Something possessed Grahame and I on Saturday night and made us think it would be a great idea to go to the reserve at 7.30am on Sunday morning – and you know something – it was worth it! :-) I’m serious – it really was! Don’t believe me? Then read on…
It was a truly beautiful morning and we pulled into the reserve (doing the usual 1 mile an hour!) wondering what we might see. Well, how about a couple of roe deer grazing at the end of the dam to kick us off? :-) I have to admit – much as I love my birds, I truly enjoy catching out the larger mammals we have around the reserve – and deer are my absolute favourites! I love the way they can be standing stock still one moment, and the next they leap sideways and take off into the undergrowth – sometimes so fast that you can’t really be sure you saw them at all! :-)
Once I’d calmed myself down – and Grahame had taken his hands down from his ears – we sat in the car quietly for a minute or two and were amazed to see a fox slinking along the back of the filter beds! It came from the direction of the dam and headed towards the right hand side of the car park. What really tickled us, though, was the fact that it appeared to be carrying a hedgehog in its mouth! I have no idea whether the amount of eating in a hedgehog warrants the danger of dealing with the prickles – but I suppose the fox knows what he is doing! It did remind me of hedgehog flavour crisps that were on sale for a limited time when I was a kid at high school circa 1990 though! ;-)
After we finally exited the car, disturbing the nesting moorhen on the filter beds as we did, we heading on up the steps to the top of the dam where we were hit by the cacophony of songs from the various warblers (garden warbler, another LBJ, now added to the species list! ;-)) along with our resident song thrush singing his heart out at the very top of the highest tree and the swallows zipping around playing tag in the sky. It is nice to stand at the top of the steps and take a deep breath of the sweet smelling fresh air – not least because the steps are quite steep and can take it out of you a bit - but also because you get a great view looking easterly over the reserve with a fair spread of the mature willow trees, younger trees of various types and the boggy grasslands being so successfully reclaimed by the work of the Conservation Team and local Air Cadets.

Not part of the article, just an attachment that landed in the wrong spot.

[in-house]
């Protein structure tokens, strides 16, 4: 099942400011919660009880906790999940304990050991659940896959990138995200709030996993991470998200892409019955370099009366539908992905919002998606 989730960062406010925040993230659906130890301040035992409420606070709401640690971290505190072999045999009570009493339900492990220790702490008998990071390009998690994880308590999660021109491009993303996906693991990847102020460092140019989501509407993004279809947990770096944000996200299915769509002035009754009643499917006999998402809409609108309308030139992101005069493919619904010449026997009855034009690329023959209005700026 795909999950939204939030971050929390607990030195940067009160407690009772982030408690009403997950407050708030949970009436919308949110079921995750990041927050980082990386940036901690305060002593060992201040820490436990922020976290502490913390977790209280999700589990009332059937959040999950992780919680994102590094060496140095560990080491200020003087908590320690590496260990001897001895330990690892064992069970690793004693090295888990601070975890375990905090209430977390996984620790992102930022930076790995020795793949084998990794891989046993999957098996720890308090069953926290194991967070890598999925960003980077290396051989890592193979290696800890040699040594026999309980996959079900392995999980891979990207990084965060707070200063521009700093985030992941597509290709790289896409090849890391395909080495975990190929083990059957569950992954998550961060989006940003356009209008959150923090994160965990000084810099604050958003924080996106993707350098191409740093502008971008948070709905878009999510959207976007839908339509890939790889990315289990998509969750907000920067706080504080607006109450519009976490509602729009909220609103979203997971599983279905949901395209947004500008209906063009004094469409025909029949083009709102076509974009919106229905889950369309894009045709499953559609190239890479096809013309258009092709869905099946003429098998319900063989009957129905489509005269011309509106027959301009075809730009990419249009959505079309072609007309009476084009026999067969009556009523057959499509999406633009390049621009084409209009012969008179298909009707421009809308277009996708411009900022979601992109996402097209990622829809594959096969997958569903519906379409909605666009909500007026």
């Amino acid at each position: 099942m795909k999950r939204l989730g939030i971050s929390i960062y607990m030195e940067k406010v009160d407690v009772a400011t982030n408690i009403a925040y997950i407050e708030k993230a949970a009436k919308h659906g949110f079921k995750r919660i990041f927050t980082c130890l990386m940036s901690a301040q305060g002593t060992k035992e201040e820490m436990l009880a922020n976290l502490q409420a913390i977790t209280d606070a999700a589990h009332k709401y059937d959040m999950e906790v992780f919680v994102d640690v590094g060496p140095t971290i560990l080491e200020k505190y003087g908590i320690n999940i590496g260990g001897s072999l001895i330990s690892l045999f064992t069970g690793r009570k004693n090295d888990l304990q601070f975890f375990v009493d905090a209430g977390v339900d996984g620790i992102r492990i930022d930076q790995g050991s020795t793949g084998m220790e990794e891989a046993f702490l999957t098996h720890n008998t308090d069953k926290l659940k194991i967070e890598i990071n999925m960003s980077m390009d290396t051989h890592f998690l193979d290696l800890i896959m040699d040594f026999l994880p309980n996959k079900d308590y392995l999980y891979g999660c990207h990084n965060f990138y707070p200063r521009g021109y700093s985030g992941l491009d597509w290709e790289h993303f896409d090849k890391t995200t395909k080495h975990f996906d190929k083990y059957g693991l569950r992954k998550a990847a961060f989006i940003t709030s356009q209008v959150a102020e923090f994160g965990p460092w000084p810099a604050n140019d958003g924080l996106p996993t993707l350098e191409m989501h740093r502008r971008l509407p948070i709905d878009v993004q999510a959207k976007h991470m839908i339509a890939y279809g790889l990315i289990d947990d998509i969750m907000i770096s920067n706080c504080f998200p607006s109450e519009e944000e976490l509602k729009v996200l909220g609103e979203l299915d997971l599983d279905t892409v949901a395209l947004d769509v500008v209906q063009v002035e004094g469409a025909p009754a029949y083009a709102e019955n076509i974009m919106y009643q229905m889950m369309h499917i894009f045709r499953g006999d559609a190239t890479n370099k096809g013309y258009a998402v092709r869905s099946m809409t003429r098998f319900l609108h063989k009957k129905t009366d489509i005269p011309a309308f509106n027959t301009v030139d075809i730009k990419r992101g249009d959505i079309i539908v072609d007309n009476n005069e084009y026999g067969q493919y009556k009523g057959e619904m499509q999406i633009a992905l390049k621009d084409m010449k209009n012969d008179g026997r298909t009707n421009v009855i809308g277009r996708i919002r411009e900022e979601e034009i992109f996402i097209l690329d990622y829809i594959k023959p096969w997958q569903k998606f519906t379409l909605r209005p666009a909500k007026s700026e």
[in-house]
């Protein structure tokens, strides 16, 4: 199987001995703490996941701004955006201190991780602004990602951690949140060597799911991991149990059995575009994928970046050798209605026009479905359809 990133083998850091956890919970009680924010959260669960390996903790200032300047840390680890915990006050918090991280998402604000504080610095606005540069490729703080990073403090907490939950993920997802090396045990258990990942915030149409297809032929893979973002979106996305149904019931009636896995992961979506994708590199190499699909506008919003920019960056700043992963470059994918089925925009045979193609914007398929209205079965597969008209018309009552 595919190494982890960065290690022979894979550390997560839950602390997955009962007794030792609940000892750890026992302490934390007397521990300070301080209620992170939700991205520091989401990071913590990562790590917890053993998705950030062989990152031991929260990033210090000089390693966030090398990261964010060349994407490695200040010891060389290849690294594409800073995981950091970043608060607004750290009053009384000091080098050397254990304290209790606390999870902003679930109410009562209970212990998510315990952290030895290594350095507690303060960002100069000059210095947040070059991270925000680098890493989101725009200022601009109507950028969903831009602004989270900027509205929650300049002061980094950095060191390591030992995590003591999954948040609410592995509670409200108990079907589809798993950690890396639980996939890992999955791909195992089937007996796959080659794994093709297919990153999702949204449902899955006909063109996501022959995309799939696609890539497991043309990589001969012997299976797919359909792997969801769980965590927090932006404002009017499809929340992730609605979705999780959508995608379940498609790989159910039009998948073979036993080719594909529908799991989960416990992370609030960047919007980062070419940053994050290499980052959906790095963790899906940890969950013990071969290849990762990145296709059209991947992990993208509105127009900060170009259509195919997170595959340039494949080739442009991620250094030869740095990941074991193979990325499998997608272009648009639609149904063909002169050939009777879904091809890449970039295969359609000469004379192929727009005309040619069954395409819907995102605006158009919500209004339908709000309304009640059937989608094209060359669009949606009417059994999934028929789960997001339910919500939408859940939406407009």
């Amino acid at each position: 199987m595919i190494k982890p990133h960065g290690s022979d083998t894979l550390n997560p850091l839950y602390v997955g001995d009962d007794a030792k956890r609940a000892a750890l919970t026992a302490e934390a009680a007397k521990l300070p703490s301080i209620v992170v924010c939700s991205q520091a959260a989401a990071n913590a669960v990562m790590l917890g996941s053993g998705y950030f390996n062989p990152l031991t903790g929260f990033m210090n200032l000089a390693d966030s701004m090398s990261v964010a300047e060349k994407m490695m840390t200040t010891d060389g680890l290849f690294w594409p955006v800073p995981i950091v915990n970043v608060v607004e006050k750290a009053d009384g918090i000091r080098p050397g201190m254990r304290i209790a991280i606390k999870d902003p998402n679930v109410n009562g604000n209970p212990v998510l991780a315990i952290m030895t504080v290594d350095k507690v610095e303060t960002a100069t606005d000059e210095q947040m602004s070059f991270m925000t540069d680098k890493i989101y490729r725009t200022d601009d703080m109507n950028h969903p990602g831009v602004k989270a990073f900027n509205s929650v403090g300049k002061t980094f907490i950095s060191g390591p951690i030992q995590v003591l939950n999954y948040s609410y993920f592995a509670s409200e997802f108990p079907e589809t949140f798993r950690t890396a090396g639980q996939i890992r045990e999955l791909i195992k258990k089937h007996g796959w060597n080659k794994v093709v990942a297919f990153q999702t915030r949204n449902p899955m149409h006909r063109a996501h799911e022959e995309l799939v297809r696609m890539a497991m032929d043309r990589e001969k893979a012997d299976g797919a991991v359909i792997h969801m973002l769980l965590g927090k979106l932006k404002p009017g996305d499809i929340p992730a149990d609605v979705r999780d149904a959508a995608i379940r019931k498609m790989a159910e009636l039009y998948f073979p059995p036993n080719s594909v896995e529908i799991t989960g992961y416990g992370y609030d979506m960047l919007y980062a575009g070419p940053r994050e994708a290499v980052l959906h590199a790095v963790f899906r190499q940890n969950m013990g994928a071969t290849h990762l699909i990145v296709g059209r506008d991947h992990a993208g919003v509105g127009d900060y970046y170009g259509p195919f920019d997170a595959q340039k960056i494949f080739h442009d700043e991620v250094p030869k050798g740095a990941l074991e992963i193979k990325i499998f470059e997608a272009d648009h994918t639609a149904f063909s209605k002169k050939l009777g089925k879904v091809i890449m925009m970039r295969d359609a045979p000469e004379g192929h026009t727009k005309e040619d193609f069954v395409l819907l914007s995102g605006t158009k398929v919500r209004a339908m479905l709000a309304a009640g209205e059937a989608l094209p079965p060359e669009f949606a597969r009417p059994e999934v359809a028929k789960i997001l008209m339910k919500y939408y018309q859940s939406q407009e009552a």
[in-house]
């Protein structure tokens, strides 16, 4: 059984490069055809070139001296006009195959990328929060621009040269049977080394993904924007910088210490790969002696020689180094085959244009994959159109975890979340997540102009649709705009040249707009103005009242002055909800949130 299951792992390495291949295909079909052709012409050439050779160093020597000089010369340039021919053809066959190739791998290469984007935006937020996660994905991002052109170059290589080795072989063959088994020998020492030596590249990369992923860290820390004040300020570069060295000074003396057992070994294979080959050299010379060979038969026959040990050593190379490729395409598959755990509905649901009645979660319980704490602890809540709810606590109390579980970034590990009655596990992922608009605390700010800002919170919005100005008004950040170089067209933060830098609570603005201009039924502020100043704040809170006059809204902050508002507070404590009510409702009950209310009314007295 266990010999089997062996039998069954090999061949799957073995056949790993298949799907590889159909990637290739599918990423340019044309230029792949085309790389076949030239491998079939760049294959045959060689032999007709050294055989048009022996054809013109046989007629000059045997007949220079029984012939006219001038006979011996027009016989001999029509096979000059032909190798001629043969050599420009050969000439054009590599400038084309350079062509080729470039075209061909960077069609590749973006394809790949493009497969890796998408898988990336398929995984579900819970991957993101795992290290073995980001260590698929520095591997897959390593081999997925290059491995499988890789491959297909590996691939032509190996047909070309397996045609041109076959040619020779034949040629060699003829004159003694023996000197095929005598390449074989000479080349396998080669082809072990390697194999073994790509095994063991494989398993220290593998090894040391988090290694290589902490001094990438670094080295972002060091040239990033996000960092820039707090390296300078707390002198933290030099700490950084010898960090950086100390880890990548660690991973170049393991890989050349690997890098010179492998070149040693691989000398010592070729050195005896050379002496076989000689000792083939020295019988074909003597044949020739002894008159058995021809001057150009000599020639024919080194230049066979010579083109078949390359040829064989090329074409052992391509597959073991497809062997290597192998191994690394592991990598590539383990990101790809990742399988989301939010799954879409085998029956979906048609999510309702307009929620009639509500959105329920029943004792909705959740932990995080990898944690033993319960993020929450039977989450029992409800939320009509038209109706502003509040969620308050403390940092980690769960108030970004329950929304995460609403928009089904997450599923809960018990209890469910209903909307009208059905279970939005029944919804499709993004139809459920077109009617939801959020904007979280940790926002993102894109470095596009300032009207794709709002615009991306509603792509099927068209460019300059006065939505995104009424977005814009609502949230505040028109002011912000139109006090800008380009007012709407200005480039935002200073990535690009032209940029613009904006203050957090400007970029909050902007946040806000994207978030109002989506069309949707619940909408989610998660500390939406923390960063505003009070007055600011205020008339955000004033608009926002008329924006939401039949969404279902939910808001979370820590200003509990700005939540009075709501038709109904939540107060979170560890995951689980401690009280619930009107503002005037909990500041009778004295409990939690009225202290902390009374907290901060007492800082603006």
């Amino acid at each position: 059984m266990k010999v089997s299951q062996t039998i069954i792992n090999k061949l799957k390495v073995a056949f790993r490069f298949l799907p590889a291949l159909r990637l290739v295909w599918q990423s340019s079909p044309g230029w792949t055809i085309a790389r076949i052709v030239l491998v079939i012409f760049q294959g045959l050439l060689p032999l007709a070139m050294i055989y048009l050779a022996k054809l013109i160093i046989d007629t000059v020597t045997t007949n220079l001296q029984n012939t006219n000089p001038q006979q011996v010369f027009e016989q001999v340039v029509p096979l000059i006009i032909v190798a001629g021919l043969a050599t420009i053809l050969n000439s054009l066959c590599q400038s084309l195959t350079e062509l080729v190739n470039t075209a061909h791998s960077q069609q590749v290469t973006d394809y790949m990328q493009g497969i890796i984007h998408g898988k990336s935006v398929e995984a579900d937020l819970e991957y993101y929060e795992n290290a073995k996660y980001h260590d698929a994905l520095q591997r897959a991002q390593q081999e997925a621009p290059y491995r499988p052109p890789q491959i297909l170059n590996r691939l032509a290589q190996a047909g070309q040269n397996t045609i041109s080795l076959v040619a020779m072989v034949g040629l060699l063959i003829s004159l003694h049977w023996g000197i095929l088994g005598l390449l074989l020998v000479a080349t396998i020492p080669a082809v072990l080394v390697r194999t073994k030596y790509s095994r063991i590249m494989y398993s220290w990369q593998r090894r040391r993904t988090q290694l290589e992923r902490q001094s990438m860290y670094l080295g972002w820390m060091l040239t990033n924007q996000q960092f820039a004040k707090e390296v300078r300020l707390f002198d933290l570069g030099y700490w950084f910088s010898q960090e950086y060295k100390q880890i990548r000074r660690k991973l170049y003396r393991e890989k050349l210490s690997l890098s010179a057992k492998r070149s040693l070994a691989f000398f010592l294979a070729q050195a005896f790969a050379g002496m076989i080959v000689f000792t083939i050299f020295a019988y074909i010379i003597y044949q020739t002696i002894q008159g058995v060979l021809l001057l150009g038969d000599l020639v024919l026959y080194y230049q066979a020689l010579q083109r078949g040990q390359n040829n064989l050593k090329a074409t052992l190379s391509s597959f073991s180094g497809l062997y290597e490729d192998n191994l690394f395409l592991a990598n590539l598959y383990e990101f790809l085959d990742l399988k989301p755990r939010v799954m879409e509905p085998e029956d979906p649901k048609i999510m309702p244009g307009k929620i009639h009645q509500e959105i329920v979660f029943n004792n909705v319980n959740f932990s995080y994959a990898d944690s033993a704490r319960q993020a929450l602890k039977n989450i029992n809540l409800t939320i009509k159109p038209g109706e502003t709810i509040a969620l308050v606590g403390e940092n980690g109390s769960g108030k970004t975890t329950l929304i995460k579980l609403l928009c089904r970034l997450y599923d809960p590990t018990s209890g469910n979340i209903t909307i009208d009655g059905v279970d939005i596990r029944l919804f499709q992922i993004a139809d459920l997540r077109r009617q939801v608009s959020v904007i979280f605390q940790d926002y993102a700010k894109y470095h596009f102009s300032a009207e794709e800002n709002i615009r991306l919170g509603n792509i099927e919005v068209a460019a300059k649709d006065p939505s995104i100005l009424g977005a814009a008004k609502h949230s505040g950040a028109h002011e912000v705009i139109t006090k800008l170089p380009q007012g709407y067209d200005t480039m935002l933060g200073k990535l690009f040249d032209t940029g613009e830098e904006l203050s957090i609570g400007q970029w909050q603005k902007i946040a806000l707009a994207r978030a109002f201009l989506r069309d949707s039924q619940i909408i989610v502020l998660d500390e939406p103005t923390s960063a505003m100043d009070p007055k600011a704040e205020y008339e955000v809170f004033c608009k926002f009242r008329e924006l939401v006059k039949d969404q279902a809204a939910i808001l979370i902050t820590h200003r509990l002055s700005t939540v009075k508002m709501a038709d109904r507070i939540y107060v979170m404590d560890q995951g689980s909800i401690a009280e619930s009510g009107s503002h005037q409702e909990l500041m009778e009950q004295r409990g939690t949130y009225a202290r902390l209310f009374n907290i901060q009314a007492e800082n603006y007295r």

The daffodils have now almost entirely disappeared, but are gradually being replaced with violets, pink campion and other meadow varieties. This is going to help Grahame in increasing species numbers when completing the butterfly transects as we are seeing more butterflies every day. Sunday marked the appearance of the Orange Tip Butterfly (see photo below) – although I am quite sure when Grahame goes out to do his timed walk, the Orange Tip will be very well hidden along with the rest of our flying beauties! ;-) I am noticing all the different types of bees a bit more this year though! I have to say the most involvement I usually have with a buzzing insect is standing still and hoping it doesn’t want to sting me – but I am trying to take a greater interest. I am quite taken with a smallish variety that has an orange bottom and a single orangey-yellow stripe across its back! :-) I’m afraid I haven’t managed to identify it… answers on a postcard! ;-) I spent a good couple of minutes just watching as he moved in a zig-zag from one flower head to the next, gathering up pollen as went. Bees are quite pretty really and I’m glad I’m not as scared of them as I used to be… although my hands are still firmly rooted in my pockets while I’m watching! ;-)